The future of IoT: Two research advances from the lab

By Joe Mariani

Excerpt: Businesses need to keep pace with technology developments to stay competitive.
In today’s environment of technology-driven change, businesses have a vital need to know what the next technologies will be. The sooner a company knows what technologies are coming, the sooner it can begin to build business models and strategies to take advantage of them. New technologies can emerge from any number of sources, from the military to a student’s dorm room. But many of the cutting edge advances that will likely drive future change are also currently experiments in the labs of computer scientists. This blog will highlight two such research advances which point towards the future of the Internet of Things (IoT) and all of the industries that it touches.

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Five steps to reach Smart Predictive Maintenance

By Chris Coleman and Ryan Manes

Smart Predictive Maintenance accelerates the maintenance journey and has potential to increase machine availability and visibility across an entire asset network.

New techniques can improve plant throughput

Maintenance professionals today can face a number of issues, often including outsourcing, cost cutting, scarcity of experienced labor and increasing complexity of equipment. Whatever the challenge, maintenance and reliability professionals share a common goal – to maximize machine availability. Yet traditional maintenance programs can only take you so far. In fact, machine failures go well beyond statistical time-based failure. Recent studies show that only 20 percent of machine failures are time-based, while the other 80 percent of failures occur either in the infant mortality startup phase or most often due to random or unknown failure.1 But truly, no failure is random, only that the root causes have gone unidentified. Modern maintenance techniques can help detect impending failures before they happen with typically more accuracy than time-based approaches. For manufacturers, exceptional asset maintenance can be a strategic differentiator in improving a plant’s throughput, efficiency, quality and safety.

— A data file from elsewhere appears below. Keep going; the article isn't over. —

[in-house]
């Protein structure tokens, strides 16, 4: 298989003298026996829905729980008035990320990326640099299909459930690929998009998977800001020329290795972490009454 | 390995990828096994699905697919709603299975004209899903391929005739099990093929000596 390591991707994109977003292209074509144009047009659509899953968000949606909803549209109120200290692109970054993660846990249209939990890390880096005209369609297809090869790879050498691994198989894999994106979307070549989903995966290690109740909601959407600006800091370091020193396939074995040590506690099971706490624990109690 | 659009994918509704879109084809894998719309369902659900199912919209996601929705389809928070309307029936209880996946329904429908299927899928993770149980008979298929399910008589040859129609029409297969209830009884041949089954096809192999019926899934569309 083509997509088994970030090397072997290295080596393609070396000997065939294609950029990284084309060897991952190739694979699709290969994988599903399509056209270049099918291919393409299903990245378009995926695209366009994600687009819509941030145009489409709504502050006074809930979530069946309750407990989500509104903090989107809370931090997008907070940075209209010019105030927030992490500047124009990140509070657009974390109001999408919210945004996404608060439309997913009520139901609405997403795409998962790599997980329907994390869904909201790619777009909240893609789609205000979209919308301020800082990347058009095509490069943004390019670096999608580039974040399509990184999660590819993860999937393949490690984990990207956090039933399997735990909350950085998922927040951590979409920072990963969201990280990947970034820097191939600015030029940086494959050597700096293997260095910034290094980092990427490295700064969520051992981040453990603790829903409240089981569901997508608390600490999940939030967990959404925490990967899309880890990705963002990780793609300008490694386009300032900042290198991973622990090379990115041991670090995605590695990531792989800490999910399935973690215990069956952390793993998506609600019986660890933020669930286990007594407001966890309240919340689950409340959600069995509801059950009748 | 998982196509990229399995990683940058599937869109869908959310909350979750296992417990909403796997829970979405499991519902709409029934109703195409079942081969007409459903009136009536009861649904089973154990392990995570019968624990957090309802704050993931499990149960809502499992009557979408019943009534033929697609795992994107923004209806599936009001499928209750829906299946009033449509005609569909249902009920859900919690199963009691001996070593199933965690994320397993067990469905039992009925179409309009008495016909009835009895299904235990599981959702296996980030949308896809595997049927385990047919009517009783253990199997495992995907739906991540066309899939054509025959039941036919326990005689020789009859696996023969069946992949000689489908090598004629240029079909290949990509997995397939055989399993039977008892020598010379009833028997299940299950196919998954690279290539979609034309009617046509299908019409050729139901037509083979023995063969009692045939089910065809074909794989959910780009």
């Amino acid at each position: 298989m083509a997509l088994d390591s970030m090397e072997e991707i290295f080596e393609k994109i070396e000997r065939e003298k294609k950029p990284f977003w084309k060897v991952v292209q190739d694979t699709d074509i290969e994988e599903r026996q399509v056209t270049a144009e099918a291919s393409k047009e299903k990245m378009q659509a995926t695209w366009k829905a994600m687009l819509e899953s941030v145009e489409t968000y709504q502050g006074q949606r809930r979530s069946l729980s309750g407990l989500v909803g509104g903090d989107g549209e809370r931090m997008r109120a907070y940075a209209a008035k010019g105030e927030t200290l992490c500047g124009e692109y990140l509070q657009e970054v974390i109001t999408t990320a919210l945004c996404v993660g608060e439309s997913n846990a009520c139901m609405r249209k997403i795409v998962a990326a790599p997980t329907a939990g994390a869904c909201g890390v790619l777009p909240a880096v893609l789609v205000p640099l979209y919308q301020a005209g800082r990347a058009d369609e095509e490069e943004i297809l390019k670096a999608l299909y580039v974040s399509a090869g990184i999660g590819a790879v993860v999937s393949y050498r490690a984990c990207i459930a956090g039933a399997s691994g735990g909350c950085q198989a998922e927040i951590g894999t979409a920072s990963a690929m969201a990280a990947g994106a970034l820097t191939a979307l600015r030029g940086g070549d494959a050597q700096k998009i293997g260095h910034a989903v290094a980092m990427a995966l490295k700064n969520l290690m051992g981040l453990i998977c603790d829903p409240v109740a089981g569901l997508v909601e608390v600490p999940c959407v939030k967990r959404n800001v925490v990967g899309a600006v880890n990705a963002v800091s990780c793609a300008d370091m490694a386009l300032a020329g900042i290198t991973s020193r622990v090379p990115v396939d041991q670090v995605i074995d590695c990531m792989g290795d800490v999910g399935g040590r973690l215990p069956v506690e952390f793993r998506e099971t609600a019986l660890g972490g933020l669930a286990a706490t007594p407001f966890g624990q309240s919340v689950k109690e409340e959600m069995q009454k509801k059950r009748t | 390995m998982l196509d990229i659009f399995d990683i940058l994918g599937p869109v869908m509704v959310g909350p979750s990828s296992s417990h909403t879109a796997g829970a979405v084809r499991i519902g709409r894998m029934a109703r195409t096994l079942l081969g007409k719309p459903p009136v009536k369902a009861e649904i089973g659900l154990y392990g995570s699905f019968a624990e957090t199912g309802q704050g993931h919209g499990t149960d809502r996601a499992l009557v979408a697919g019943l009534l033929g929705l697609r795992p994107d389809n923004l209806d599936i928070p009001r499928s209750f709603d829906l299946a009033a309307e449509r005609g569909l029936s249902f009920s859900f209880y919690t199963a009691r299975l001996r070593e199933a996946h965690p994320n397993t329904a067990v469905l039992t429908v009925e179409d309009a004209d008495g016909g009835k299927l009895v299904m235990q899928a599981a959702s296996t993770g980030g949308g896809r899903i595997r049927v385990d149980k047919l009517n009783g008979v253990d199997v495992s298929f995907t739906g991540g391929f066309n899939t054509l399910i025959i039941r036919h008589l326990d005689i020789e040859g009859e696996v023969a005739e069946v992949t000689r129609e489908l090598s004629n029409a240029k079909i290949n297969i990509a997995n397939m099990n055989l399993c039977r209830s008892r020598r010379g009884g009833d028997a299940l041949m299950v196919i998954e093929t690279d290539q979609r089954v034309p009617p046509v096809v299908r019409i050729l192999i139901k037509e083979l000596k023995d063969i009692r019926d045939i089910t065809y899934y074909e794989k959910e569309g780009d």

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2016: A year of advancing Internet of things (IoT) applications

By Hemnabh Varia and Monika Mahto

It’s been 15 years since the term “Internet of things” was coined by Kevin Ashton, a technologist specializing in sensors and RFID.1 Since then, various applications of IoT have evolved in industries such as automotive, healthcare and consumer goods, among others. The various technological developments in the IoT space can be explained through the information value loop (IVL), which serves as a linchpin for evaluating these advancements, and linking them in order to create value for companies as well as customers. Refer to the paper, “The more things change: Value creation, value capture, and the Internet of Things” for detailed discussion of the value loop.

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Why advanced manufacturing matters

Posted by Michelle Drew Rodriguez

Today’s manufacturing is increasingly driven by advanced technology and innovation–in some places, the most advanced, where the digital and physical worlds have fully converged. Manufacturing is a central part of our lives and more essential than ever to economic competitiveness and national prosperity. But today, we face an increasingly competitive global environment where America’s technology and innovation leadership faces fresh and persistent challenges.

Advance manufacturing industry facts

Figure 1: Advance manufacturing industry facts

In the United States, advanced industries represent 17 percent of GDP. They are a catalyst for innovations that increase productivity and profit margins across the entire economy. They’re a source of high-skill, high-paying jobs—since 1975, average wages in US advanced industries have increased five times as much as in industry overall. And for every job created in technology-intensive manufacturing, 16 additional jobs are created. Today, advanced industries employ and support 40 million workers. These industries elevate an entire nation’s standard of living and generate the high-tech exports that drive a nation’s ability to compete globally.

High-tech manufacturing fuels innovation. Twenty-first century manufacturing competitiveness has brought the digital and physical worlds into full convergence and today advanced hardware meshes seamlessly with advanced software, sensors, big data, and analytics. The result? Not only smarter products and processes, but also more closely connected customers, suppliers, and manufacturers. In the United States, advanced industries employ 80 percent of the engineers, generate about 85 percent of new patents, perform 90 percent of private-sector R&D, and account for 60 percent of all exports.
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The future of additive manufacturing, now…

Posted by Preeta Banerjee

The future of additive manufacturing

Imagine a world where metal objects could be flawlessly printed on a machine, rather than cut, soldered, or molded. More interesting, imagine a world where objects embedded with electronics such as smart sensors could be printed into objects by machines that could mix different “inks” such as metals, plastics, and glass. These smart sensors could easily make learning opportunities in the physical environmenti as well as create opportunities for connected devicesii that assist us in our work and play. That future is not too far away as metal printing reaches into the future.
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